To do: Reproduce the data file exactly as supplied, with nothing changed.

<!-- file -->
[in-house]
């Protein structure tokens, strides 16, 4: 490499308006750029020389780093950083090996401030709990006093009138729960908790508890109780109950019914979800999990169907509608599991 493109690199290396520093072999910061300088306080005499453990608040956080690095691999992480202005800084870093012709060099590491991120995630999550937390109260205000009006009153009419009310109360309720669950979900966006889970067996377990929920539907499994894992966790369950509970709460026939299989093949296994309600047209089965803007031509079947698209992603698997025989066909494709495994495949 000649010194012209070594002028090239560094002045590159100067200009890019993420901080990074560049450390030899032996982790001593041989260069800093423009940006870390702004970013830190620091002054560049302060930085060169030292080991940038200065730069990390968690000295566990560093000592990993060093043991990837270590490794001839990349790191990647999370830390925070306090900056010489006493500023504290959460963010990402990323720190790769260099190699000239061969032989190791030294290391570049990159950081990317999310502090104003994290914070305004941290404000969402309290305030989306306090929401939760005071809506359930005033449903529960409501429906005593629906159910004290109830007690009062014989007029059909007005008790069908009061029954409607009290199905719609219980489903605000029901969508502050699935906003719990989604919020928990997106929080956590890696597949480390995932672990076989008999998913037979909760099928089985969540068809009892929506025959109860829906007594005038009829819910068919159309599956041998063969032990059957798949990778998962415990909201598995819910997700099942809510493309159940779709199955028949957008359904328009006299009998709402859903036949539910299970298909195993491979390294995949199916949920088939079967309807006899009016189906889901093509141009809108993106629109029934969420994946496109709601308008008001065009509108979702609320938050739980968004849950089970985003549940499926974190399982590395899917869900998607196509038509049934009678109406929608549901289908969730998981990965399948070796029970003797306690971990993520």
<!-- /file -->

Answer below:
[in-house]
């Protein structure tokens, strides 16, 4: 490499308006750029020389780093950083090996401030709990006093009138729960908790508890109780109950019914979800999990169907509608599991 493109690199290396520093072999910061300088306080005499453990608040956080690095691999992480202005800084870093012709060099590491991120995630999550937390109260205000009006009153009419009310109360309720669950979900966006889970067996377990929920539907499994894992966790369950509970709460026939299989093949296994309600047209089965803007031509079947698209992603698997025989066909494709495994495949 000649010194012209070594002028090239560094002045590159100067200009890019993420901080990074560049450390030899032996982790001593041989260069800093423009940006870390702004970013830190620091002054560049302060930085060169030292080991940038200065730069990390968690000295566990560093000592990993060093043991990837270590490794001839990349790191990647999370830390925070306090900056010489006493500023504290959460963010990402990323720190790769260099190699000239061969032989190791030294290391570049990159950081990317999310502090104003994290914070305004941290404000969402309290305030989306306090929401939760005071809506359930005033449903529960409501429906005593629906159910004290109830007690009062014989007029059909007005008790069908009061029954409607009290199905719609219980489903605000029901969508502050699935906003719990989604919020928990997106929080956590890696597949480390995932672990076989008999998913037979909760099928089985969540068809009892929506025959109860829906007594005038009829819910068919159309599956041998063969032990059957798949990778998962415990909201598995819910997700099942809510493309159940779709199955028949957008359904328009006299009998709402859903036949539910299970298909195993491979390294995949199916949920088939079967309807006899009016189906889901093509141009809108993106629109029934969420994946496109709601308008008001065009509108979702609320938050739980968004849950089970985003549940499926974190399982590395899917869900998607196509038509049934009678109406929608549901289908969730998981990965399948070796029970003797306690971990993520």